Atmospheric phase and phase calibration considerations

Phase calibration at 3-mm wavelength is significantly more difficult than at the longer wavelengths. This is because the atmospheric phase errors are comparatively larger, the secondary calibrator grid is sparser and the system sensitivity is poorer. To use a tolerably nearby calibrator, you will need to use a calibrator that is weaker than you might wish - particularly if you wish to observe in a narrow bandwidth. Alternatively you might use a nearby strong SiO maser rather than continuum point source phase calibrator.

These lead to a different approach to calibration compared to that at longer wavelengths. At 3-mm wavelengths, the dual frequency band capability of the ATCA can be used to good effect in the calibration process. When sensitivity to calibrators is an issue, one of the two bands can be specifically set aside for calibration purposes. The correlator configuration can be selected so that one of the bands is either 128 MHz wide (and so as sensitive as possible), or suitable for observing an SiO maser. This calibration band can also be used for reference pointing during the course of the observation.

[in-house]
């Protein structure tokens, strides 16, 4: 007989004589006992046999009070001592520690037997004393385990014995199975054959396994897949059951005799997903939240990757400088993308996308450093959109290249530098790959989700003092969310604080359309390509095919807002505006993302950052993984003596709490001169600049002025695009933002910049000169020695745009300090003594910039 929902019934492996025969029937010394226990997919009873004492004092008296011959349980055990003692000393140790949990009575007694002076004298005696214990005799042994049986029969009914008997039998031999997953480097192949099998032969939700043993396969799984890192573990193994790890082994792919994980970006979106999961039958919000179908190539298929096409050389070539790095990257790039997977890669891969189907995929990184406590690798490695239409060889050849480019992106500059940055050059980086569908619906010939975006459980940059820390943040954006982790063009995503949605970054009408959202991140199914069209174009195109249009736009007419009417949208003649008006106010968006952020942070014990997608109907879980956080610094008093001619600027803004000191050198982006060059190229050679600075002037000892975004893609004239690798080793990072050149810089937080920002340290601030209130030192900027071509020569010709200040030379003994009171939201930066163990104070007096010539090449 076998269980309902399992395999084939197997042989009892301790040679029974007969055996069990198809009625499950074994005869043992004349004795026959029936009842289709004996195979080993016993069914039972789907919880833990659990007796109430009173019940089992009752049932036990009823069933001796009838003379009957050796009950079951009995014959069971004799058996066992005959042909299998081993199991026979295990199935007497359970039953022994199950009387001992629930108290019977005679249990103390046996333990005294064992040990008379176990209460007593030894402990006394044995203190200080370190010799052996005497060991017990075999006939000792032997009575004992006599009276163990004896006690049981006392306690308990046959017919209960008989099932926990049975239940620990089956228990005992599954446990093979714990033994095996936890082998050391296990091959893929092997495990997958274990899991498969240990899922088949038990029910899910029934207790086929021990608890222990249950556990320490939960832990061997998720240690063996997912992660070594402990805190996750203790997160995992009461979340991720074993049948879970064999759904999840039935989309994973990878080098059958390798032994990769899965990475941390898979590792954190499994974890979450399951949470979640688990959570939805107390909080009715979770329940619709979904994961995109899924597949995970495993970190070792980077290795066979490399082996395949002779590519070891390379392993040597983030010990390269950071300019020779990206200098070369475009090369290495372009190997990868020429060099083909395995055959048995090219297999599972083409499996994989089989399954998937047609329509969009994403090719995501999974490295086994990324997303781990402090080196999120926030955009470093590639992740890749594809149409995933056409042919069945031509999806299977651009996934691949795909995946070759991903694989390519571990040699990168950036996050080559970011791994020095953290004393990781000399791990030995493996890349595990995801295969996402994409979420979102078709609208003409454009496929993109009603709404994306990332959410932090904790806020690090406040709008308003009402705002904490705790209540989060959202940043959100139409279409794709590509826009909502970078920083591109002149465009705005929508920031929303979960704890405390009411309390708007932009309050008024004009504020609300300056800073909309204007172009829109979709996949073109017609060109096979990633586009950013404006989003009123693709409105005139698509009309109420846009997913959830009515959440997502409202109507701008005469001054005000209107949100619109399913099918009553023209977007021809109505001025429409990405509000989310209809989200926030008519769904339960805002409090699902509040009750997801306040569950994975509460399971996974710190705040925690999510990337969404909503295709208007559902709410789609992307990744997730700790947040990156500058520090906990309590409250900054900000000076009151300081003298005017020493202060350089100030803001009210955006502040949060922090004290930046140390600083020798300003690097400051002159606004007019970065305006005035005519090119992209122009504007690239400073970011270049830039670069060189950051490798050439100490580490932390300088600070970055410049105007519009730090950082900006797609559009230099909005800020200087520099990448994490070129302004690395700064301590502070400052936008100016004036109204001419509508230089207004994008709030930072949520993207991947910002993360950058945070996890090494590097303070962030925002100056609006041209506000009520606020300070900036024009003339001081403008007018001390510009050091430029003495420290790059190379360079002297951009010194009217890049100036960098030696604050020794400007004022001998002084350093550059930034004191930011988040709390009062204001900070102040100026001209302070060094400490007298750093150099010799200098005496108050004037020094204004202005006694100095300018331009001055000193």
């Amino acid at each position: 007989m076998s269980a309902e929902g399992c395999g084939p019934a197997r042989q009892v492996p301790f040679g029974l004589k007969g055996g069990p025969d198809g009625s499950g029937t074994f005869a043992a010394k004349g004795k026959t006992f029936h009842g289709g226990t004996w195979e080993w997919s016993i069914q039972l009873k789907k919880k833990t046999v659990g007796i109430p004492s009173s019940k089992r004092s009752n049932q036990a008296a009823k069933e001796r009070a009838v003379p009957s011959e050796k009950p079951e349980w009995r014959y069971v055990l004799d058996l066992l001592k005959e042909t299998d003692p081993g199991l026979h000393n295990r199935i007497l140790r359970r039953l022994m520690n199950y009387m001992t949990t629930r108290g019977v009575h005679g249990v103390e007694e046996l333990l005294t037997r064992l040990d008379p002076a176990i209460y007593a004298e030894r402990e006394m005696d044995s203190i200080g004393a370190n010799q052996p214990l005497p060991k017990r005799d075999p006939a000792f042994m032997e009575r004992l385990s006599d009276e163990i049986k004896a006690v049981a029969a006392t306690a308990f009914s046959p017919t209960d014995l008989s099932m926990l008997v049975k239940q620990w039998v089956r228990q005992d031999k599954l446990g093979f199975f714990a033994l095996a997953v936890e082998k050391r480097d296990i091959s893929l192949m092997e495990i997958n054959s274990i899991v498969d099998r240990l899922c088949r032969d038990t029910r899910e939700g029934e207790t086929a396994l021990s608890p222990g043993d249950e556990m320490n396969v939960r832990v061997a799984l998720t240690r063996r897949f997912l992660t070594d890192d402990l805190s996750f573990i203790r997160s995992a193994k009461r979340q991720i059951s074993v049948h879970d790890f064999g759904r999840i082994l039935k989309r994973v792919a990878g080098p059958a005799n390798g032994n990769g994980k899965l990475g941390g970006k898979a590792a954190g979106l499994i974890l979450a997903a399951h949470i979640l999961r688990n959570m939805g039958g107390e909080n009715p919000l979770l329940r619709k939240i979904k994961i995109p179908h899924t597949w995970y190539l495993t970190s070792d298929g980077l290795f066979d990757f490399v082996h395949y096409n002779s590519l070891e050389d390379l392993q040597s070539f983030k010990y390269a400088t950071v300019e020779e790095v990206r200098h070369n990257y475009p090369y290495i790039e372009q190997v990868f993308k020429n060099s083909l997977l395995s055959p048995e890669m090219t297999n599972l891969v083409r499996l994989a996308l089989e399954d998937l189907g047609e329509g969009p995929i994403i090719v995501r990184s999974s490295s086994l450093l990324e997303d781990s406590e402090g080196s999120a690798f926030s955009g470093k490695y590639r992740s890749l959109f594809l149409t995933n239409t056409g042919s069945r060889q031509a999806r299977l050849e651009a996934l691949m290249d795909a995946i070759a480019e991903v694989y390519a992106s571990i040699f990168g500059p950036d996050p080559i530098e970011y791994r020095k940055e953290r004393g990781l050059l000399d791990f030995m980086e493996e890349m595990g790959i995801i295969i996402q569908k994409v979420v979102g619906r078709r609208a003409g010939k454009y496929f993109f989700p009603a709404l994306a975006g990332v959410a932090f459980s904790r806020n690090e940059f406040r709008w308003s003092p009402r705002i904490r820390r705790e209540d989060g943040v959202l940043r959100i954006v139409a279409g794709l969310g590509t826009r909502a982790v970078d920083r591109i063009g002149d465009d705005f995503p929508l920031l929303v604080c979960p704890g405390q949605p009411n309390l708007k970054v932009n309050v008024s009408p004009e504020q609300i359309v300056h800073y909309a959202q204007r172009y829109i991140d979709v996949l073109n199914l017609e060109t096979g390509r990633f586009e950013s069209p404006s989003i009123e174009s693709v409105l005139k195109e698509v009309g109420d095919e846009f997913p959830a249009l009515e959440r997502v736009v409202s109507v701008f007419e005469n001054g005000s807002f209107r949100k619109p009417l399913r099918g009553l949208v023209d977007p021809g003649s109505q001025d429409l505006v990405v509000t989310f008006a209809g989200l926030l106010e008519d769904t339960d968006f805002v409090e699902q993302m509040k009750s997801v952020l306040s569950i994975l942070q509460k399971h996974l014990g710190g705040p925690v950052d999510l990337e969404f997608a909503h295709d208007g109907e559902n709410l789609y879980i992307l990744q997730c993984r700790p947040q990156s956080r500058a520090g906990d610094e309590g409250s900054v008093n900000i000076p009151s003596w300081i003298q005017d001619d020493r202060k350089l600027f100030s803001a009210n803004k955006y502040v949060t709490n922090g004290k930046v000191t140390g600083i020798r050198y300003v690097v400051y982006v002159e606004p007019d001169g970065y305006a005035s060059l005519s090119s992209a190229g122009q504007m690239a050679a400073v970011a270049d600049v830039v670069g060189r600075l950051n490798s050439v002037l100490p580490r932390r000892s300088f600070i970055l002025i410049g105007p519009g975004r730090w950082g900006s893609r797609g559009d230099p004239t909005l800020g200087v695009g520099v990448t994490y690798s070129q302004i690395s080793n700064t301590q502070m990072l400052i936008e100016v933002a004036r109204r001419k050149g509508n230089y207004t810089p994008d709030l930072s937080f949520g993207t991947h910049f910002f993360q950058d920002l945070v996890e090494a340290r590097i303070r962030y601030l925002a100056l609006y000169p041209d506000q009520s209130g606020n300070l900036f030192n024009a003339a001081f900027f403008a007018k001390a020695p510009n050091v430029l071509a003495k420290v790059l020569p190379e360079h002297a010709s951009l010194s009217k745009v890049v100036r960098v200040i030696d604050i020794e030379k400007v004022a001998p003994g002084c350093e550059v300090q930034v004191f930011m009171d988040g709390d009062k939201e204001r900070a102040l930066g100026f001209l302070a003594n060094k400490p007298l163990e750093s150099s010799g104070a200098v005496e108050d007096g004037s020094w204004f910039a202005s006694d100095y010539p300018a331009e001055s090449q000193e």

When using one of the bands for calibration purposes, the two bands need to be jointly calibrated.

In a typical 3-mm observations, in addition to the target source, your will observe a bandpass calibration, a secondary calibrator and a flux density calibrator.

SiO masers should be used with caution: they are often strongly polarised, and they may be structurally complex. Note, also, that the ATCA limits the dual observing bands to be set within 2.7 GHz of each other. If you use an SiO source as a calibrator, the part of the 3-mm band that is accessible to the observation is limited.

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